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More must be done to help female vets

By: Christina Dieters
April 27, 2016 Updated: April 27, 2016 at 5:00 am
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Daughter, mother, wife, these are just some of the titles women have, but to women veterans these titles not only look, but can feel different when they transition back into civilian lives. There are approximately 214,098 women serving in the military, and a total of 1,853,690 women veterans as of 2013.

Female veterans experience challenges as a result of their military service, including readjustment issues, post-traumatic stress disorder, military sexual trauma, trouble sleeping and physical injury. Females when coming home have a 9 percent chance of unemployment, they have more child care responsibilities, and they often have a hard time fitting into the social norms. A large issue is that the civilian population is failing to understand the increase of females in the military and female veterans. There have been several instances of female veterans being ridiculed when they park in a veterans only or wounded warrior parking spot. The ridicule that these female soldiers and veterans are experiencing affects their depression, PTSD, and adds doubt about the service they provided for their country.

A female veteran recently told me the frustration she had over not getting the recognition for her military service, but her husband getting recognized for her military service, due to people assuming that women aren't veterans. She told about an incident that happened to her when she went to the store: She had just gotten out of her truck when she was stopped by an older gentleman wearing a Vietnam veteran hat. She said, he had stopped her because he had seen the Iraq and Afghanistan War veteran sticker on her truck. He went on to say he wanted to tell her thank you for her husband's service. She tried to stop him to let him know that it was her who served, and he told her, well of course wives serve right alongside their husbands. That is when she got upset and spoke up a bit louder stating, "No sir, my husband did not serve. I am the one that served in the Army for the last six years, with two deployments." The gentleman went on to say "Oh well, that's nice dear, well thank you."

In 2010, the Department of Veterans Affairs, Mental Health Services, and Suicide Prevention Program published a report providing data, and according to 21 states, 22 veterans commit suicide every day. A Veterans Affairs study showed that female veterans' suicide rates were a third of male veterans. Female veterans have an increased risk of suicide compared the U.S. female population - actually higher than when the male veterans were compared to the U.S. male population.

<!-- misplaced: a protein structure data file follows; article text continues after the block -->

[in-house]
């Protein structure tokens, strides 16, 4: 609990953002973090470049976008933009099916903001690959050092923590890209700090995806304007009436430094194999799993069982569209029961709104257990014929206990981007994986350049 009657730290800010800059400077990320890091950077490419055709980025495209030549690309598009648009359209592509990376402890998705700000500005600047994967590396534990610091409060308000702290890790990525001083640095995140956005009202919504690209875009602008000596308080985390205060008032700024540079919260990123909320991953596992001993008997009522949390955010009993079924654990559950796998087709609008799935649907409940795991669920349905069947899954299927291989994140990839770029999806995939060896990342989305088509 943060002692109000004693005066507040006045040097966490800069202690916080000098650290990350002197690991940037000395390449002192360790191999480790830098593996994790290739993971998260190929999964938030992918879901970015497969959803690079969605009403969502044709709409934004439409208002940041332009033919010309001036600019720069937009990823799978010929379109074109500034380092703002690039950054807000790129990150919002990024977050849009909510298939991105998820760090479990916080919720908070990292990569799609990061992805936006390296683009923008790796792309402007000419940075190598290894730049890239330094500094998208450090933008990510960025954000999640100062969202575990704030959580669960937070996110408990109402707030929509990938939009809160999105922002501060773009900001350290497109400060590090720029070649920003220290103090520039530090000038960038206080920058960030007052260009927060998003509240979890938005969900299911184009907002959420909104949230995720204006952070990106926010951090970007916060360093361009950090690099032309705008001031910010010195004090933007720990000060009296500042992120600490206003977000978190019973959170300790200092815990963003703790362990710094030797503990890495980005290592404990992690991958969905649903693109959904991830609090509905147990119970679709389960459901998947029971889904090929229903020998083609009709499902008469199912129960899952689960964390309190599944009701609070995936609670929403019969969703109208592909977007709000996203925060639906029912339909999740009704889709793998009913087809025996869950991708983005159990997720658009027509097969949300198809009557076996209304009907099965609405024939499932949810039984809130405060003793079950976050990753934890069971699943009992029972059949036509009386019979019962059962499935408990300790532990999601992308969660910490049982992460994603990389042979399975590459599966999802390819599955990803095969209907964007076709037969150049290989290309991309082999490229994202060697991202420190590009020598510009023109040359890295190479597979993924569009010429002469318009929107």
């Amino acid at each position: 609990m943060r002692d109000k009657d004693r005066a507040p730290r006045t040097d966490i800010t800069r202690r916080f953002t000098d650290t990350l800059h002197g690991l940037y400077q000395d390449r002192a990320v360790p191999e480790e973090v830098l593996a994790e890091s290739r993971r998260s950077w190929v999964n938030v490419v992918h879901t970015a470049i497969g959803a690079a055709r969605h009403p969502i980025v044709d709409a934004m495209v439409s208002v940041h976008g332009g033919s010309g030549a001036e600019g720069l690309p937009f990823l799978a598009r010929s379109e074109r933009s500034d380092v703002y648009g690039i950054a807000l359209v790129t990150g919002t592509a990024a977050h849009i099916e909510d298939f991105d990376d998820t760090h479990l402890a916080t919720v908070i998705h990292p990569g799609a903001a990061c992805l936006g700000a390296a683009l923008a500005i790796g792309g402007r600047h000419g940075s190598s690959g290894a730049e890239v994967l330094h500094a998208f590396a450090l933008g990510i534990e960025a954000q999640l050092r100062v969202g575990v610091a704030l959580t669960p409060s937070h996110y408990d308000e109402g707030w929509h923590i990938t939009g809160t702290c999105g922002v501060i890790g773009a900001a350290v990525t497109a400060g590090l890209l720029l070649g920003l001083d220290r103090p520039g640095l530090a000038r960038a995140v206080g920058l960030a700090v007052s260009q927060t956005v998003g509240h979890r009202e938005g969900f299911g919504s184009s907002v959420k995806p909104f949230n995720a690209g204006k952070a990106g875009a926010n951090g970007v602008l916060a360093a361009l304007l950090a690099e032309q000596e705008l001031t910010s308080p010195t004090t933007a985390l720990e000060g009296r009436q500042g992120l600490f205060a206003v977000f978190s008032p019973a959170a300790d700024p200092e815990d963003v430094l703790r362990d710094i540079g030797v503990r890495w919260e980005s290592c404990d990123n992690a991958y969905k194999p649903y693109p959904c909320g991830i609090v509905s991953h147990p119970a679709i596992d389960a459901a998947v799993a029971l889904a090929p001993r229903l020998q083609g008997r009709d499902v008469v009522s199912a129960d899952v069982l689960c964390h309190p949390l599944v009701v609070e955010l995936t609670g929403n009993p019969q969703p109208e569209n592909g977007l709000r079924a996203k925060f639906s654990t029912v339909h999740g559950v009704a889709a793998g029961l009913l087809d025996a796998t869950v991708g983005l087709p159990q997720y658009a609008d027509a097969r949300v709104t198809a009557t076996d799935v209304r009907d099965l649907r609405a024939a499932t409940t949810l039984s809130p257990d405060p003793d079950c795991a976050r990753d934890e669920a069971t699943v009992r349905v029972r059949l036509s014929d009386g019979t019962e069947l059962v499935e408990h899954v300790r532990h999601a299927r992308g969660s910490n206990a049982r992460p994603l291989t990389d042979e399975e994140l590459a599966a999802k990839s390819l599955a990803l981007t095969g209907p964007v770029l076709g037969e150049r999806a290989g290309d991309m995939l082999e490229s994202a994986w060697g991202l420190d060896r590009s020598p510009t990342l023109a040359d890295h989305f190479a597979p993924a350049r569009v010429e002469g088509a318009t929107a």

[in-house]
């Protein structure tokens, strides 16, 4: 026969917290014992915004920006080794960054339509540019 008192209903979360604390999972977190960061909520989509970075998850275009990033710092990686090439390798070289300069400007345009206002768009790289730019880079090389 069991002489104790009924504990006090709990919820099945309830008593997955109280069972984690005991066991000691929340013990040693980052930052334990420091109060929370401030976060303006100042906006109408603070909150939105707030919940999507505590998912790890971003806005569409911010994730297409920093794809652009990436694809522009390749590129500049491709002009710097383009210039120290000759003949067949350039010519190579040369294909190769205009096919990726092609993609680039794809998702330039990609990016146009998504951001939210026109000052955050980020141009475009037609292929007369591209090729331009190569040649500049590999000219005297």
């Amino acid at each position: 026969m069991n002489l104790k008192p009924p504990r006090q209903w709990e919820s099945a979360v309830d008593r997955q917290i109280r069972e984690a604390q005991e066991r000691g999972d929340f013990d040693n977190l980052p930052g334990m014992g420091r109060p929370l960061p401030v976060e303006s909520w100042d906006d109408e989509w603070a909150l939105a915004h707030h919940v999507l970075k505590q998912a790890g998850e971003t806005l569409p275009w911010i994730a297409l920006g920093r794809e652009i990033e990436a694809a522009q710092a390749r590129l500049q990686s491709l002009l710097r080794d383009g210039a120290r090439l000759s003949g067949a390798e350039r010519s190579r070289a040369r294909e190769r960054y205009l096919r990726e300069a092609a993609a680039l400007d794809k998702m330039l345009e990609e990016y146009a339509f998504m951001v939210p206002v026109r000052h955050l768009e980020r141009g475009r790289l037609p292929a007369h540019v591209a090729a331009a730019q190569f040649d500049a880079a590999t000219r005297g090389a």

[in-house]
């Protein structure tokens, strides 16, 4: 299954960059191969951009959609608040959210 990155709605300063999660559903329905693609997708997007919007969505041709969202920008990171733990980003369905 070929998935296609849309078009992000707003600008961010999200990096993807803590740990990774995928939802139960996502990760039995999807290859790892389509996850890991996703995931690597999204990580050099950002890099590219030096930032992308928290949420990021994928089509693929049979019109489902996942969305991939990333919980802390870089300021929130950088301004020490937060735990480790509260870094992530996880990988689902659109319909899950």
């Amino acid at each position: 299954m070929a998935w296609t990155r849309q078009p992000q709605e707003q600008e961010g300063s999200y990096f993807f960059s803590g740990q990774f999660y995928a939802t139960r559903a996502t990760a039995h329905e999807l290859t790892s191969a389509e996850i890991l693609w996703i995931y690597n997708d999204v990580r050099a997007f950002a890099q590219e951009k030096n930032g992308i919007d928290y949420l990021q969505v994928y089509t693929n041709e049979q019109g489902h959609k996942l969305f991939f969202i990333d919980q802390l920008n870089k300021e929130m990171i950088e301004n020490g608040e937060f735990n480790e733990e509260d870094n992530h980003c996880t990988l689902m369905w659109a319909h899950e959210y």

Why is there an increase in female veteran suicides? This is the issue. There is not enough research among women veterans to know exactly why the increase. The thoughts among the veteran community are that women suffer from gender-specific issues, such as sexual trauma from rape, or sexual harassment during their military service. There is an estimated 10 percent of active duty women who are raped during their time in service. Other causes could be post-traumatic stress disorder that can be caused from combat and multiple deployments.

What can be done to help these female veterans? There have been some improvements from Capitol Hill, but without specific tools to help female veterans, the VA cannot do everything that is needed. The Female Veteran Suicide Prevention Act will require the VA to collect data and best practices for treating female veterans, in hopes to find the best, and most effective mental health and prevention programs for female veterans. The hope is that the VA can find the right fit for female veterans, get them into the right programs that work for them, and get them the help they need in time.

What can you do to help? Reach out to your congressmen, do letter writing campaigns, if you know a veteran who needs assistance please help them reach out.

The Veterans Crisis Line can be reached online or by calling 800-273-8255.

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Christina Dieters is a spouse of a veteran and a graduate student at the University Of Southern California School Of Social Work. She lives in Colorado Springs.

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